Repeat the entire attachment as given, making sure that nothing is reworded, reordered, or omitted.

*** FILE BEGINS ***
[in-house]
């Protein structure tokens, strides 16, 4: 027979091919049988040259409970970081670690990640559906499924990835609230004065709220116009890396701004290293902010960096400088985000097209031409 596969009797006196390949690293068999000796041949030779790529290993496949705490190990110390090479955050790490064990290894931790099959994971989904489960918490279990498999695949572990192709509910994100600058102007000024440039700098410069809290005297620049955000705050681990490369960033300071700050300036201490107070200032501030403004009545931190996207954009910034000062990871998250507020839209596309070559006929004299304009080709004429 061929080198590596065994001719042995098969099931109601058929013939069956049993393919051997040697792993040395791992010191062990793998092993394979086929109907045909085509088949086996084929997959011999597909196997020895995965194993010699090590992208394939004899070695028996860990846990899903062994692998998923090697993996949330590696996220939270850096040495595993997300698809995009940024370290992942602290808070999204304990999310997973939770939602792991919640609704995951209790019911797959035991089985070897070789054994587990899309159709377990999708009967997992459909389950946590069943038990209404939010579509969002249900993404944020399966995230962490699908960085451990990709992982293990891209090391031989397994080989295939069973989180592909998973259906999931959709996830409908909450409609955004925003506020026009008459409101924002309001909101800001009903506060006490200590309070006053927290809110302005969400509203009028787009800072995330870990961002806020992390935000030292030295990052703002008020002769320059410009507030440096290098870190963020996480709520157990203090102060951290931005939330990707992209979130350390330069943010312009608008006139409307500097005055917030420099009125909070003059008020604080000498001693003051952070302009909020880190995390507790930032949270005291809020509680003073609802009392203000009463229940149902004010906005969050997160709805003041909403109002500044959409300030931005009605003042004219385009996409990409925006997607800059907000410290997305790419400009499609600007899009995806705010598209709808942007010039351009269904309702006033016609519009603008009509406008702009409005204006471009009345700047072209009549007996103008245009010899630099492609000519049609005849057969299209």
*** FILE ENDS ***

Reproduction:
[in-house]
């Protein structure tokens, strides 16, 4: 027979091919049988040259409970970081670690990640559906499924990835609230004065709220116009890396701004290293902010960096400088985000097209031409 596969009797006196390949690293068999000796041949030779790529290993496949705490190990110390090479955050790490064990290894931790099959994971989904489960918490279990498999695949572990192709509910994100600058102007000024440039700098410069809290005297620049955000705050681990490369960033300071700050300036201490107070200032501030403004009545931190996207954009910034000062990871998250507020839209596309070559006929004299304009080709004429 061929080198590596065994001719042995098969099931109601058929013939069956049993393919051997040697792993040395791992010191062990793998092993394979086929109907045909085509088949086996084929997959011999597909196997020895995965194993010699090590992208394939004899070695028996860990846990899903062994692998998923090697993996949330590696996220939270850096040495595993997300698809995009940024370290992942602290808070999204304990999310997973939770939602792991919640609704995951209790019911797959035991089985070897070789054994587990899309159709377990999708009967997992459909389950946590069943038990209404939010579509969002249900993404944020399966995230962490699908960085451990990709992982293990891209090391031989397994080989295939069973989180592909998973259906999931959709996830409908909450409609955004925003506020026009008459409101924002309001909101800001009903506060006490200590309070006053927290809110302005969400509203009028787009800072995330870990961002806020992390935000030292030295990052703002008020002769320059410009507030440096290098870190963020996480709520157990203090102060951290931005939330990707992209979130350390330069943010312009608008006139409307500097005055917030420099009125909070003059008020604080000498001693003051952070302009909020880190995390507790930032949270005291809020509680003073609802009392203000009463229940149902004010906005969050997160709805003041909403109002500044959409300030931005009605003042004219385009996409990409925006997607800059907000410290997305790419400009499609600007899009995806705010598209709808942007010039351009269904309702006033016609519009603008009509406008702009409005204006471009009345700047072209009549007996103008245009010899630099492609000519049609005849057969299209």